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US Trucker's 110-Year Sentence Draws Outcry, Clemency Calls


FILE - Workers clear debris from a highway in Lakewood, Colorado, April 26, 2019, following a deadly pileup involving a semi-truck hauling lumber. The driver, Rogel Aguilera-Mederos, was convicted in October of vehicular homicide stemming from the crash.

Relatives, lawmakers and other supporters of a trucker sentenced to 110 years in prison after an explosive brake-failure accident that left four people dead rallied in Denver Wednesday to plead for clemency.

Supporters of Rogel Aguilera-Mederos say the sentence is deeply unjust. Truck drivers around the country have taken up his cause, using hashtags such as #NoTrucksToColorado and #NoTrucksColorado.

Speaking at the rally at the Colorado Capitol, Leonard Martinez, one of the lawyers representing Aguilera-Mederos, said the injustice of such long sentences needs to be addressed, not only by reforming sentencing laws but also by looking at the actions of prosecutors and judges.

"This fight is not just for him but for all," he said.

The Colorado judge has said mandatory minimum sentencing laws forced him to impose the long prison term after Aguilera-Mederos was convicted of vehicular homicide and other charges.

Aguilera-Mederos' family said in a statement that they do not want to minimize the loss of those killed in the crash but are calling on Colorado Governor Jared Polis to "take immediate action" to reduce the sentence for the 26-year-old man with no criminal record. He was not under the influence of drugs or alcohol and fully cooperated with investigators, supporters said in a statement. More than 4.5 million people have signed an online petition asking for a commutation.

Polis, a Democrat, said Tuesday he was reviewing a clemency application.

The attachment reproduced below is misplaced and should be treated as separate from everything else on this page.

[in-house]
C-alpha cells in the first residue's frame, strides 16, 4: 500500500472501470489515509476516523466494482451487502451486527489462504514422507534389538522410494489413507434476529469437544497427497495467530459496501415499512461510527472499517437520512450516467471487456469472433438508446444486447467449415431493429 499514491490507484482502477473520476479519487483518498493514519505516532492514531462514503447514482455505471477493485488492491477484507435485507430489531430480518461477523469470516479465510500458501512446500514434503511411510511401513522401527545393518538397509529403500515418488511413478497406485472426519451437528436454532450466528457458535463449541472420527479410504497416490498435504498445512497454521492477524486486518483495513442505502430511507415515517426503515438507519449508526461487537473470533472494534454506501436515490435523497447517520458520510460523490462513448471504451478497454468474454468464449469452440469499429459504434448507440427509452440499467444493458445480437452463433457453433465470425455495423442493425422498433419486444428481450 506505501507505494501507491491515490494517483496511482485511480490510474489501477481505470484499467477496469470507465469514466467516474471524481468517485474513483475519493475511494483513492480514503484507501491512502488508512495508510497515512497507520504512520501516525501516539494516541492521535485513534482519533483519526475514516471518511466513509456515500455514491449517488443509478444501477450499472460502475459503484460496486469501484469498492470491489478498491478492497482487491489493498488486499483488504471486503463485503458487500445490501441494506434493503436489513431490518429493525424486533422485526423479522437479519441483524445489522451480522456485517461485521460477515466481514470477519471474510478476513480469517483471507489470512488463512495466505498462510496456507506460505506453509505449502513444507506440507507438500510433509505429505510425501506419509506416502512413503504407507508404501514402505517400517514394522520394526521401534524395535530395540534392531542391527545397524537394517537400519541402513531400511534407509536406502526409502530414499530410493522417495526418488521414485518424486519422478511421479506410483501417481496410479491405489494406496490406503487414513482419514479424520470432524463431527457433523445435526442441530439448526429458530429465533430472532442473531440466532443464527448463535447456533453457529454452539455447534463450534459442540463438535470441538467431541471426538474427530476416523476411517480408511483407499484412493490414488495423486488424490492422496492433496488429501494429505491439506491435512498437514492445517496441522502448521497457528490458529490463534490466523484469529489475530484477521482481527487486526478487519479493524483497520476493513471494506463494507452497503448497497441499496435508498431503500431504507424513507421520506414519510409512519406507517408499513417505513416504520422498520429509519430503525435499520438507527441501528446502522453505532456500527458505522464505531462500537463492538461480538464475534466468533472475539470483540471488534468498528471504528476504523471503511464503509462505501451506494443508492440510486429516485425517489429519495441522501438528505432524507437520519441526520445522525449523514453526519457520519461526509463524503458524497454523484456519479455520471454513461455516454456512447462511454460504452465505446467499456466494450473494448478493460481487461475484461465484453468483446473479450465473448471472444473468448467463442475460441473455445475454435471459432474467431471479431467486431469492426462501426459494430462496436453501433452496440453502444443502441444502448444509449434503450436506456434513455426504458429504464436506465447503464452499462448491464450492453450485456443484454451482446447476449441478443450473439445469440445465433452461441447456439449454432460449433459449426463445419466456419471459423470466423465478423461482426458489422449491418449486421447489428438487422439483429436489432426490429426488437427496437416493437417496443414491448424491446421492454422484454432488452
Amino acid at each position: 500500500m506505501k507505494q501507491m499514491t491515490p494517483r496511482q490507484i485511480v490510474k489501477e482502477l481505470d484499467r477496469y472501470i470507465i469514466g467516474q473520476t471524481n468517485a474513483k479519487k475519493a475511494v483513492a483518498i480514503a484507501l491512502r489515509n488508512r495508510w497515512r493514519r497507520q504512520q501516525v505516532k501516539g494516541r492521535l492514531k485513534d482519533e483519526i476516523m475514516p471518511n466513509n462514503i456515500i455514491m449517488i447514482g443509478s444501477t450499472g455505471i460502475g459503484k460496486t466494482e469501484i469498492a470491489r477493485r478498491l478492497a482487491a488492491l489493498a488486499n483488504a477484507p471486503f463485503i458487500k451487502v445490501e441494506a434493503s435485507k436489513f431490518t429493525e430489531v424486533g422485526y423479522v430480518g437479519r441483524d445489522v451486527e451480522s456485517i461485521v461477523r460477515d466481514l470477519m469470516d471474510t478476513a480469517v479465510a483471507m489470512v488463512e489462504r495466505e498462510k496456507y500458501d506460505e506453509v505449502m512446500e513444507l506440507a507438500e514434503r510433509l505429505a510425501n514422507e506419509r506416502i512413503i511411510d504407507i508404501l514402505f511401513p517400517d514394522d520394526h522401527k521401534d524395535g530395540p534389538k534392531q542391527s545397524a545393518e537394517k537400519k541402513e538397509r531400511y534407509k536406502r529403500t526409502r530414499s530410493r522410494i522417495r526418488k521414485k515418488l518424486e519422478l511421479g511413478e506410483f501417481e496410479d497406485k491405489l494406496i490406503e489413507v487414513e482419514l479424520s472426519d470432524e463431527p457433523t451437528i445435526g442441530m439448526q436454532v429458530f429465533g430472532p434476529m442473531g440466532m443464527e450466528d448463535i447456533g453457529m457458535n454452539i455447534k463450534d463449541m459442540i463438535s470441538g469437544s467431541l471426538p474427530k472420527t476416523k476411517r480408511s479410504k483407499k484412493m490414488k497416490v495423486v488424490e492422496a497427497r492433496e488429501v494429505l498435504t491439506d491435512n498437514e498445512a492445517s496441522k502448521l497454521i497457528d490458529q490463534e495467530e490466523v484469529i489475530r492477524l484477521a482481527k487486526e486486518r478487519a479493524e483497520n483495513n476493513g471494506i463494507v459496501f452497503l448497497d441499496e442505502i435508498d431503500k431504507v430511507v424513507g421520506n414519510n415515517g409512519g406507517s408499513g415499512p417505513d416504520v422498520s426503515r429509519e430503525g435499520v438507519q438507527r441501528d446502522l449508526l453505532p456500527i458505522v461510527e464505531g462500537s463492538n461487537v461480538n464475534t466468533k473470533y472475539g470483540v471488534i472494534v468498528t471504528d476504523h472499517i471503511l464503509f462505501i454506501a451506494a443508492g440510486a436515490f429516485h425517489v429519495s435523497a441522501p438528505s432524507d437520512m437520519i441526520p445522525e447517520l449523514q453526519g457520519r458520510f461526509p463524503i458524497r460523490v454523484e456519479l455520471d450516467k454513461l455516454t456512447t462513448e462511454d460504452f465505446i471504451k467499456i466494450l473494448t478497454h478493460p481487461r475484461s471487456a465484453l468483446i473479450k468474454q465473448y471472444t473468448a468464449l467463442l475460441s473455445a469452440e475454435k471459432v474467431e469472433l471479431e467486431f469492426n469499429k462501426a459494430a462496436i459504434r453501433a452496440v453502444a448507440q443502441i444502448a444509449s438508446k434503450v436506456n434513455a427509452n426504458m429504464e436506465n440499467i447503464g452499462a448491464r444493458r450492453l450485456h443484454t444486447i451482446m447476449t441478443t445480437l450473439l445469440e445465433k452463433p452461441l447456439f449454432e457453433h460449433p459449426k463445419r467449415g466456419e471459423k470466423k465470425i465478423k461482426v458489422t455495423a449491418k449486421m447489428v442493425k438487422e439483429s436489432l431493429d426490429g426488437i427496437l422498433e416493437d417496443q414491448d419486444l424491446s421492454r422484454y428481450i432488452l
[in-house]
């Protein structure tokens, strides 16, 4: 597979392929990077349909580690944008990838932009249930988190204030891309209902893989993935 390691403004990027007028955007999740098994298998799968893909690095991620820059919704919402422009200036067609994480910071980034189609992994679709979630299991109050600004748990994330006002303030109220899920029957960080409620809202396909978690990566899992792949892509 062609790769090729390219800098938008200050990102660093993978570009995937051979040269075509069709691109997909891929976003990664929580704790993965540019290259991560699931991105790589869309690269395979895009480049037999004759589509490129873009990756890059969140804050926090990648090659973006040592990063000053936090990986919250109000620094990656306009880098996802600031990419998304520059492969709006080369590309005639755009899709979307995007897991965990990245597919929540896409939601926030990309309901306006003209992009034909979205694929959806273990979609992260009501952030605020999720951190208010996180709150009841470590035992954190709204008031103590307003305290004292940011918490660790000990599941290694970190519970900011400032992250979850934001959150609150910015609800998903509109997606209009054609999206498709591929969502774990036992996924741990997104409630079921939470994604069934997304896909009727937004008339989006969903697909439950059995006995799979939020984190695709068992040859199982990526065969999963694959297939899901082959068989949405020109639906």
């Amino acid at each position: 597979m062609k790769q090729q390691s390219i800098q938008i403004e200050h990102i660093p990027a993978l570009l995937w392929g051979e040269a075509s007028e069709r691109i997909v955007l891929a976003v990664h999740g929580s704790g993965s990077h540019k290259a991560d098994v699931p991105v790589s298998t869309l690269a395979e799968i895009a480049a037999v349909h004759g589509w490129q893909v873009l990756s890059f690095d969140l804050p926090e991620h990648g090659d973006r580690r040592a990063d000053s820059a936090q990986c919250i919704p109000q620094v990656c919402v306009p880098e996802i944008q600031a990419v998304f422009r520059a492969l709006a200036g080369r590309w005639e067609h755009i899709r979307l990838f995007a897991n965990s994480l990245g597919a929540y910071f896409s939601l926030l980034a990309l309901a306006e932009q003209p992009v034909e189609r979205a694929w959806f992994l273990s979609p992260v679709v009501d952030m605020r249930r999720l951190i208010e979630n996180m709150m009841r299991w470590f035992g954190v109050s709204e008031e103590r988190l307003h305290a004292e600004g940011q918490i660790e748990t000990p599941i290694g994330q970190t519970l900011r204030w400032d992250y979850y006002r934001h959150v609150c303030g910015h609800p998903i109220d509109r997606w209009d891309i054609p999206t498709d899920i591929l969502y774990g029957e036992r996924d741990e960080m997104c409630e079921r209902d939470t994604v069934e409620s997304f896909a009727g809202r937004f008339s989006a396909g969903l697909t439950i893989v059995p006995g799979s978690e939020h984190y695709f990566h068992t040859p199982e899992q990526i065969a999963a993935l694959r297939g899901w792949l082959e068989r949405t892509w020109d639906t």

Prosecutors asked for a reconsideration of the sentence after the outcry, but they also said that the driver declined plea deal negotiations and that the convictions recognize harm caused to crash victims. On Tuesday, District Attorney Alexis King filed a motion asking the judge to consider the issue quickly.

Aguilera-Mederos' trial attorney, James Colgan, said Wednesday that the district attorney, who inherited the case from her predecessor, could have dropped some of the charges against him if she wanted a different sentence to be reached, given the state's laws. He said prosecutors can file extra charges against a defendant in hopes of persuading them to accept a plea bargain.

Colgan said he was open to having either the governor or the judge decide a new, fair sentence. He declined to say what that might be.

"When there's tragedy on both sides, there's got to be a happy medium, because ruining someone's life isn't going to make life better for the victims," Colgan said.

Aguilera-Mederos testified that he was hauling lumber when the brakes on his semitrailer failed as he was descending a steep grade of Interstate 70 in the Rocky Mountain foothills in spring 2019. His truck plowed into vehicles that had slowed because of another wreck outside Denver, setting off a chain-reaction wreck and a fireball that consumed vehicles and melted parts of the highway.

He wept as he apologized to the victims' families at his December 13 sentencing.

"I am not a murderer. I am not a killer. When I look at my charges, we are talking about a murderer, which is not me," he said. "I have never thought about hurting anybody in my entire life."

Prosecutors argued that he should have used a runaway ramp designed for such situations. Aguilera-Mederos, for his part, said he was struggling to avoid traffic and trying to shift to slow down.

District Court Judge Bruce Jones said at sentencing that mandatory minimum sentencing laws required consecutive sentences on 27 counts of vehicular assault, assault, reckless driving and other charges. "I will state that if I had the discretion, it would not be my sentence," the judge said.

The crash killed 24-year-old Miguel Angel Lamas Arellano, 67-year-old William Bailey, 61-year-old Doyle Harrison and 69-year-old Stanley Politano. Relatives of victims supported at least some prison time at his sentencing hearing.

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